electron-withdrawing monomer to lead to the unique sequence.
Importantly, the alternating propagation was realized even with RAFT
Sequence-controlled polymers
M Ouchi and M Sawamoto
Figure 8 Alternating copolymers via selective cyclopolymerization and subsequent cleavage of the cyclo-spacer. A full color version of this figure is available
at Polymer Journal online.
Figure 9 Iterative single unit addition (SUA) along with purification towards sequence-defined copolymers. A full color version of this figure is available at
Polymer Journal online.
Polymer Journal
Sequence-controlled polymers
M Ouchi and M Sawamoto
polymerization to produce the terminal-defined copolymer; thus, the
AAB sequence was directly and visually confirmed by MALDI-TOFMS analysis.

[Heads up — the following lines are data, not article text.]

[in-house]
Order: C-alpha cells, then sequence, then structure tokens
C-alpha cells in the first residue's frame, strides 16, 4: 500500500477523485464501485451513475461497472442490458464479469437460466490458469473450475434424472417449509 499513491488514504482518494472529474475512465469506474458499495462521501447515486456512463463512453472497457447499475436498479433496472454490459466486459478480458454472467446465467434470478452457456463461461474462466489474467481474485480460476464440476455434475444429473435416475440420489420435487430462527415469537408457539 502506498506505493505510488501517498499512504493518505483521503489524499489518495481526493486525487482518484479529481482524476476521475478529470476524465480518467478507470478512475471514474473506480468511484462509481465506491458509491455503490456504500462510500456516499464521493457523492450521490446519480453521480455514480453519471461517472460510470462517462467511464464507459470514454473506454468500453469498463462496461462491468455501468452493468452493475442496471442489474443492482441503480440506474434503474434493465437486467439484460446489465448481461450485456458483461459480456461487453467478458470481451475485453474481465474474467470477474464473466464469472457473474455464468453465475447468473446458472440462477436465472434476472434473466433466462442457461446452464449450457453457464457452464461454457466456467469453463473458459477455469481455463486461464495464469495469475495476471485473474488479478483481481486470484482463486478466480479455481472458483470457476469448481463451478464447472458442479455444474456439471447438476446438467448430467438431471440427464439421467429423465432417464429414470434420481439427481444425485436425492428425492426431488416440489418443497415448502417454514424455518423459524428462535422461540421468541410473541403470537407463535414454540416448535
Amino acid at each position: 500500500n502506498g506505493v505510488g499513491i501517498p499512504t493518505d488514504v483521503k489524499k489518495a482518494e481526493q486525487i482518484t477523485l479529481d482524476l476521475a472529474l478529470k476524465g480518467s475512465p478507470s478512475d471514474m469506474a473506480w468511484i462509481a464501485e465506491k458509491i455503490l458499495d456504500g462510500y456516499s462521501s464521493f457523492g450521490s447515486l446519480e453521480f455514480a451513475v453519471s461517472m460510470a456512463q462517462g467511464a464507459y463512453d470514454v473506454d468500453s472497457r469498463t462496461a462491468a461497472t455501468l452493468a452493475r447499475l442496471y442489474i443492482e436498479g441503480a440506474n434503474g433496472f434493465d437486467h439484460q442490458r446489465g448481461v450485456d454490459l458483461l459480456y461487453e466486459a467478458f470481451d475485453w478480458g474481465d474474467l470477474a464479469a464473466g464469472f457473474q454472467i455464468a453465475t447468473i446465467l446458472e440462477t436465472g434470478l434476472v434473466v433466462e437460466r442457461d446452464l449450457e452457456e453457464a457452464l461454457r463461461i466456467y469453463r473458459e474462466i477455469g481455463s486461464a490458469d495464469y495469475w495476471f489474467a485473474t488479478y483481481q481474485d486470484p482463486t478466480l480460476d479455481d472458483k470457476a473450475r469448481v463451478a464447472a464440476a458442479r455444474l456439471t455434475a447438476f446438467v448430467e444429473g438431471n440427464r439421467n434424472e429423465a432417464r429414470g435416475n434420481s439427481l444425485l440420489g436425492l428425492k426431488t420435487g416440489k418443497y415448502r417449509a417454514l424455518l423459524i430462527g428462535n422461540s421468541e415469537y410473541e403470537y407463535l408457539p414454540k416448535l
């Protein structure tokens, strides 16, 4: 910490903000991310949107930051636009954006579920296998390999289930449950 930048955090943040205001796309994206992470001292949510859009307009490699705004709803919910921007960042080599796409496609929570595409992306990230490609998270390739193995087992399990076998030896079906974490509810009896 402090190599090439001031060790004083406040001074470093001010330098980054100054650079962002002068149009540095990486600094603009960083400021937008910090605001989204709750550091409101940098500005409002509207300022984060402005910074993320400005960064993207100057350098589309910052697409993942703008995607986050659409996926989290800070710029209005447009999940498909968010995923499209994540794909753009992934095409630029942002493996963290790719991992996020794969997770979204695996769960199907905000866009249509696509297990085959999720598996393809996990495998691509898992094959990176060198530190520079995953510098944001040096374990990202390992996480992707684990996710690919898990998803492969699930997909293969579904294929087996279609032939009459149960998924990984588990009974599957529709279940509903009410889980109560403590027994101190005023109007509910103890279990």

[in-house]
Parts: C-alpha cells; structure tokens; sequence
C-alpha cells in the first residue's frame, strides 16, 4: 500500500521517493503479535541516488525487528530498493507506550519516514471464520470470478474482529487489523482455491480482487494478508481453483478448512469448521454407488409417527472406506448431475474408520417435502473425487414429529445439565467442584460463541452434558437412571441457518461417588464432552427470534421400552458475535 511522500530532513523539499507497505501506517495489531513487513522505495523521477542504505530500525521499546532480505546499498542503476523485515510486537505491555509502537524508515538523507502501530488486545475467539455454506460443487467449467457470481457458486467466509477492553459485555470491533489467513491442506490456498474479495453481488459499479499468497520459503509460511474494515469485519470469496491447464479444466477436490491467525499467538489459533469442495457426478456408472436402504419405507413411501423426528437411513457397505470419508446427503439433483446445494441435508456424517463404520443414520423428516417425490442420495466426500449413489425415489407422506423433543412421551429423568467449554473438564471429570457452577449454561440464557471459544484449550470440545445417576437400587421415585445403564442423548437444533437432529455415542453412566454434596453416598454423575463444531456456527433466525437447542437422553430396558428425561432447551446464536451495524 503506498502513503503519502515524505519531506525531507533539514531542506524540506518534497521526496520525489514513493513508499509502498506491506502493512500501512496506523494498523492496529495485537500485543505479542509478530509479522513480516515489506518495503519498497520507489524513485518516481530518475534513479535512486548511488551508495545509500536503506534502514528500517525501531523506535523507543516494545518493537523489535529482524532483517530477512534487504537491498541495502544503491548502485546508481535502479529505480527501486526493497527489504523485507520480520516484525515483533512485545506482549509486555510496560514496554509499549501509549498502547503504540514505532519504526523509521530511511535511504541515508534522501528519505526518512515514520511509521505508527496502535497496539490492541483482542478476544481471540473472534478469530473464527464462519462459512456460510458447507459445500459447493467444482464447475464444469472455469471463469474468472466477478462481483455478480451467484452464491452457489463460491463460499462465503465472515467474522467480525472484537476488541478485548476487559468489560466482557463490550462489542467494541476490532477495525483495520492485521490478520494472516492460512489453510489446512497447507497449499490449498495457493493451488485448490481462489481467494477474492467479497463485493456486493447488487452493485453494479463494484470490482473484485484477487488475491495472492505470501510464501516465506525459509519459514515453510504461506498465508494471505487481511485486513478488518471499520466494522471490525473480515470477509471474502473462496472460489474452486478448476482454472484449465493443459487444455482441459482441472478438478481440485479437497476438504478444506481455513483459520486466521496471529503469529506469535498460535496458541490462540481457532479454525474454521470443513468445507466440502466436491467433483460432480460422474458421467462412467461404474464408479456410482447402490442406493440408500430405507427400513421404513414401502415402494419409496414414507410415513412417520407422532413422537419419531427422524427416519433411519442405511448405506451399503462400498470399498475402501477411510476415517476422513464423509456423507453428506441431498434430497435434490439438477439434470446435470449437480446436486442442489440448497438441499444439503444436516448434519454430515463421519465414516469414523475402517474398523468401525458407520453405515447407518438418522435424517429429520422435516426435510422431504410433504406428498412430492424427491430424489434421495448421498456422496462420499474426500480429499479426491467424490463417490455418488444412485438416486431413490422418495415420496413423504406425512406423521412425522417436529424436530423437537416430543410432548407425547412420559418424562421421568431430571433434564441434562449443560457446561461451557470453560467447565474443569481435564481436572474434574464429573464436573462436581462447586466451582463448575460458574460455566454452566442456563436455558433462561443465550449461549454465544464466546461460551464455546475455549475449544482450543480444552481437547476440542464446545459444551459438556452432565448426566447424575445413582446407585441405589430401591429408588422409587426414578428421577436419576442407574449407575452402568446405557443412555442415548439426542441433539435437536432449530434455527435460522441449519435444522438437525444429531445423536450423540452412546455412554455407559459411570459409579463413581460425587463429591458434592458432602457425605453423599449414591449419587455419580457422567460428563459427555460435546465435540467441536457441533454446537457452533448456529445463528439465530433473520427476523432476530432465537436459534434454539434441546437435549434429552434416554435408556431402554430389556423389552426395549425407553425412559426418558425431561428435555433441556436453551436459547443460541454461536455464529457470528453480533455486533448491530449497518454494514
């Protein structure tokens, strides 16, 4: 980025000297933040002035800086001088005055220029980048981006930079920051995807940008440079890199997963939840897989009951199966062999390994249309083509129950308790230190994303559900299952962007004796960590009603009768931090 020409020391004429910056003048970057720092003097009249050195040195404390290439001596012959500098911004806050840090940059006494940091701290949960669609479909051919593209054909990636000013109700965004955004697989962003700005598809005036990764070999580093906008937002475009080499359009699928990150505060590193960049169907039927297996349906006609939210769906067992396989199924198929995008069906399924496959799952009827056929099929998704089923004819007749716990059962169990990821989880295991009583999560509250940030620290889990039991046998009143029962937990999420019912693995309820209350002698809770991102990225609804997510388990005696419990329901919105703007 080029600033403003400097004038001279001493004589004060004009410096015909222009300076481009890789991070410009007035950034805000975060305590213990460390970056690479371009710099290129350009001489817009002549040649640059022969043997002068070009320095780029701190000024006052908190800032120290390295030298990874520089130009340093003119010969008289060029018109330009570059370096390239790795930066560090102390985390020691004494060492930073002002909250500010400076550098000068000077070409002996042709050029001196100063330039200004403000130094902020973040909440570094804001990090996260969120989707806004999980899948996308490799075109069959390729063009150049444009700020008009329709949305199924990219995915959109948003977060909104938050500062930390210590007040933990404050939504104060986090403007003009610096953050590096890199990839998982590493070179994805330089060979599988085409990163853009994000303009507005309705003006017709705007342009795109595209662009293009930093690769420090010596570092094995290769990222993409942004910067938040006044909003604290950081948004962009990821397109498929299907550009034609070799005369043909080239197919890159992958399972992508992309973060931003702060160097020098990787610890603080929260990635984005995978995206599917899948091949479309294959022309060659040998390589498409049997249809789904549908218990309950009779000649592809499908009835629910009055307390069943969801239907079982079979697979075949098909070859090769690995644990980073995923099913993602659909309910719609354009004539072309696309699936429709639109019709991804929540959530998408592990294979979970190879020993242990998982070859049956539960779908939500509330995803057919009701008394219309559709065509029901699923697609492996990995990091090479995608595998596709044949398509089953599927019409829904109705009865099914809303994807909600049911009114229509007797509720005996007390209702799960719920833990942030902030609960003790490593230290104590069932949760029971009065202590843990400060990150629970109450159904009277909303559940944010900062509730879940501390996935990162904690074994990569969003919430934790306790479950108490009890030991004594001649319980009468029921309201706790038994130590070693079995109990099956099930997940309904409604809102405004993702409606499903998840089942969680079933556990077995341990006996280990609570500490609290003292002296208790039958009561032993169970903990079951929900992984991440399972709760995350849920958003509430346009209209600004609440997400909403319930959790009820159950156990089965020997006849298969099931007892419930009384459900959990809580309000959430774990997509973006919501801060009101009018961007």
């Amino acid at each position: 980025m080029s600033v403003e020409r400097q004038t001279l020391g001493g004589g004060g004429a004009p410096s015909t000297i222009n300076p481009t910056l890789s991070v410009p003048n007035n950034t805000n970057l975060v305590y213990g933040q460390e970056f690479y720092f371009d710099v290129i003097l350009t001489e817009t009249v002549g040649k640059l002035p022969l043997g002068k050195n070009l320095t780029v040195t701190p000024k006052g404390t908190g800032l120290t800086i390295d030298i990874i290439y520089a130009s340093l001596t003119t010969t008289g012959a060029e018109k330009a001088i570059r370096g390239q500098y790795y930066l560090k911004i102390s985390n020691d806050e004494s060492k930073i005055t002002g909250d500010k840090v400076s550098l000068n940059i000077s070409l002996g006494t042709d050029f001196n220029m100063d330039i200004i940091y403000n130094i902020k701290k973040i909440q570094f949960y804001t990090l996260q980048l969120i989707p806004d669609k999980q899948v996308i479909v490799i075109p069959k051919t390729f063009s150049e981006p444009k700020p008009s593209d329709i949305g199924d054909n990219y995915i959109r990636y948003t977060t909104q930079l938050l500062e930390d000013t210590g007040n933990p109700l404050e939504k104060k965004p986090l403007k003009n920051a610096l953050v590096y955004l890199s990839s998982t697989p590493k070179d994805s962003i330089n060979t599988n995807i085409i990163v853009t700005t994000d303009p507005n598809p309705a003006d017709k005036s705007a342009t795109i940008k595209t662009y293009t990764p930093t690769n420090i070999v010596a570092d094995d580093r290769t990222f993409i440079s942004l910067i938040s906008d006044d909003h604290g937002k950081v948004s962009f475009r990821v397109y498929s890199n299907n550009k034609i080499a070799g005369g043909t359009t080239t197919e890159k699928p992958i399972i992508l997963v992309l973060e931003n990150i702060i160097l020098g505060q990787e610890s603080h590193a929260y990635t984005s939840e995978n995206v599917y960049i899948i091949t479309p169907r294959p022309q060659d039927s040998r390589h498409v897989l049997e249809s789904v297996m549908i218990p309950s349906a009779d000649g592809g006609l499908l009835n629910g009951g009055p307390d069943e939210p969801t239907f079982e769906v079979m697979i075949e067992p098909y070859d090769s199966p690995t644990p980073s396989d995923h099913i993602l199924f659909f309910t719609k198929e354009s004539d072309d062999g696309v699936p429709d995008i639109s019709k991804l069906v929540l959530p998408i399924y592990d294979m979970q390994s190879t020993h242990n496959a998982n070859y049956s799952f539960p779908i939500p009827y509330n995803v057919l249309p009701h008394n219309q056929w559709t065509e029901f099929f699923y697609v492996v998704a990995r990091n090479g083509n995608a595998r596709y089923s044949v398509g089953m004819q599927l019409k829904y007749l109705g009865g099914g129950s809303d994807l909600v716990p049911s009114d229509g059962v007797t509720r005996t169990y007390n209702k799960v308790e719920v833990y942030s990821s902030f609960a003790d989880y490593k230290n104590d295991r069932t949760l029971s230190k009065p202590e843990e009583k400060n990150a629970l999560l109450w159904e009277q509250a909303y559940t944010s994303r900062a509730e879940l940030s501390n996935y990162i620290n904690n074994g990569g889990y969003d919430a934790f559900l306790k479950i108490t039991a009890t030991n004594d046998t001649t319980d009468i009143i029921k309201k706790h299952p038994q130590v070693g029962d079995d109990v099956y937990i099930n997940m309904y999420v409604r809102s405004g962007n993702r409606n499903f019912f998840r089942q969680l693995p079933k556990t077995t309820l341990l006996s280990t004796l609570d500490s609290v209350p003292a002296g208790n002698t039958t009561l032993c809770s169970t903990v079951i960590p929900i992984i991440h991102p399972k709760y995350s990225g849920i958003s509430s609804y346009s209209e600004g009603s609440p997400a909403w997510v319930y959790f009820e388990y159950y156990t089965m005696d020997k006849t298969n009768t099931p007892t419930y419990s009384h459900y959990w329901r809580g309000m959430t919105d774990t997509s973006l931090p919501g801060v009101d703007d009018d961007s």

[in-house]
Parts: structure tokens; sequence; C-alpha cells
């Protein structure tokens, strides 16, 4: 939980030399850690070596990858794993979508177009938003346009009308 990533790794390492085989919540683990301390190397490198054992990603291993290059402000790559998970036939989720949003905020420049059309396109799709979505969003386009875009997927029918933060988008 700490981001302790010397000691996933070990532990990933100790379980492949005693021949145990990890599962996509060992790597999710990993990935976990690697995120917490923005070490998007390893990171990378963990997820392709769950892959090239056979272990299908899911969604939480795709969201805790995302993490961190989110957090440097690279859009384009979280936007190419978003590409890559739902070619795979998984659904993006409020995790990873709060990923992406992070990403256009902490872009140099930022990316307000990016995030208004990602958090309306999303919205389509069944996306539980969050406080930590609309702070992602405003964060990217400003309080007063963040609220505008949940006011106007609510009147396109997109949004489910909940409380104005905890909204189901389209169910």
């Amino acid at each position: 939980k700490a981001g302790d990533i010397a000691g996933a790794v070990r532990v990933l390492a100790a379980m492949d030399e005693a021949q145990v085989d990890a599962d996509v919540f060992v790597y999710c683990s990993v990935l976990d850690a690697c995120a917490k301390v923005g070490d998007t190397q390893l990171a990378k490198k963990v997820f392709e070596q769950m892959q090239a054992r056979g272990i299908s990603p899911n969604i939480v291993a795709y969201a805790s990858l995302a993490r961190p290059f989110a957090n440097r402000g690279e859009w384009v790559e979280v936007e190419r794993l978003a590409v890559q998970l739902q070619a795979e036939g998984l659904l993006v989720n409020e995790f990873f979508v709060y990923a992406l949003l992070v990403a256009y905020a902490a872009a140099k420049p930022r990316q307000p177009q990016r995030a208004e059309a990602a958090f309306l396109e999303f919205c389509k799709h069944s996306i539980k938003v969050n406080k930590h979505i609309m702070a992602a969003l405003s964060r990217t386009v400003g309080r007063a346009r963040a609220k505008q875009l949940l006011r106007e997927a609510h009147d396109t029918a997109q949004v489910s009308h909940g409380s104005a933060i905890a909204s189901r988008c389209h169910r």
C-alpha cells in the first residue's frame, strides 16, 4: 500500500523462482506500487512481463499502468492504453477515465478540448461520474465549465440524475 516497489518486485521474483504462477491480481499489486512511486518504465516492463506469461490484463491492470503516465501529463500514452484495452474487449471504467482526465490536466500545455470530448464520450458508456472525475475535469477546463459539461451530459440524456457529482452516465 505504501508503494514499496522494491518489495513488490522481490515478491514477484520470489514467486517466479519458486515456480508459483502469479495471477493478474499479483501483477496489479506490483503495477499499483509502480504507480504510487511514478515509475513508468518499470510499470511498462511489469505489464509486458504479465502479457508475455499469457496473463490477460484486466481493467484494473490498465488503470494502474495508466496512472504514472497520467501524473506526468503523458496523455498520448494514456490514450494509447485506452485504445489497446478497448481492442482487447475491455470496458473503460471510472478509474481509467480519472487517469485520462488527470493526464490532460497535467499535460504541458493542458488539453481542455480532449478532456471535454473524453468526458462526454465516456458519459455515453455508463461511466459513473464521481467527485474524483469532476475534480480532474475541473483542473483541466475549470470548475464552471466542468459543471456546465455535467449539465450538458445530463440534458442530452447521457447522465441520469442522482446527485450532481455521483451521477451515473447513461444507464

Importantly, the two vinyl groups were consumed at the same rate
despite clearly different reactivities. The progress of cyclopolymerization was supported by the polymerization behaviors and by structural
analyses using 1H NMR spectroscopy and MALDI-TOF-MS. Given
the innate reactivity ratios (i.e., r1 = 2.15 and r2 = 0.40, for MMA (M1)
and MA (M2), respectively54), the growing radical species (acrylatebased radical) can preferentially react with the more reactive methacrylate double bond. The resultant methacrylate radical undergoes
intramolecular propagation with the acrylate double bond on the
naphthalene unit beyond the inherent preference to the methacrylate
monomer, which is due to the neighboring effect and the diluted
conditions. Thus, the alternating propagation of the inter- and intrareactions was repeated along with selectivity for the two double bonds.
The resultant cyclopolymer was transformed into the alternating
copolymer of methacrylic acid and acrylic acid via hydrolysis, and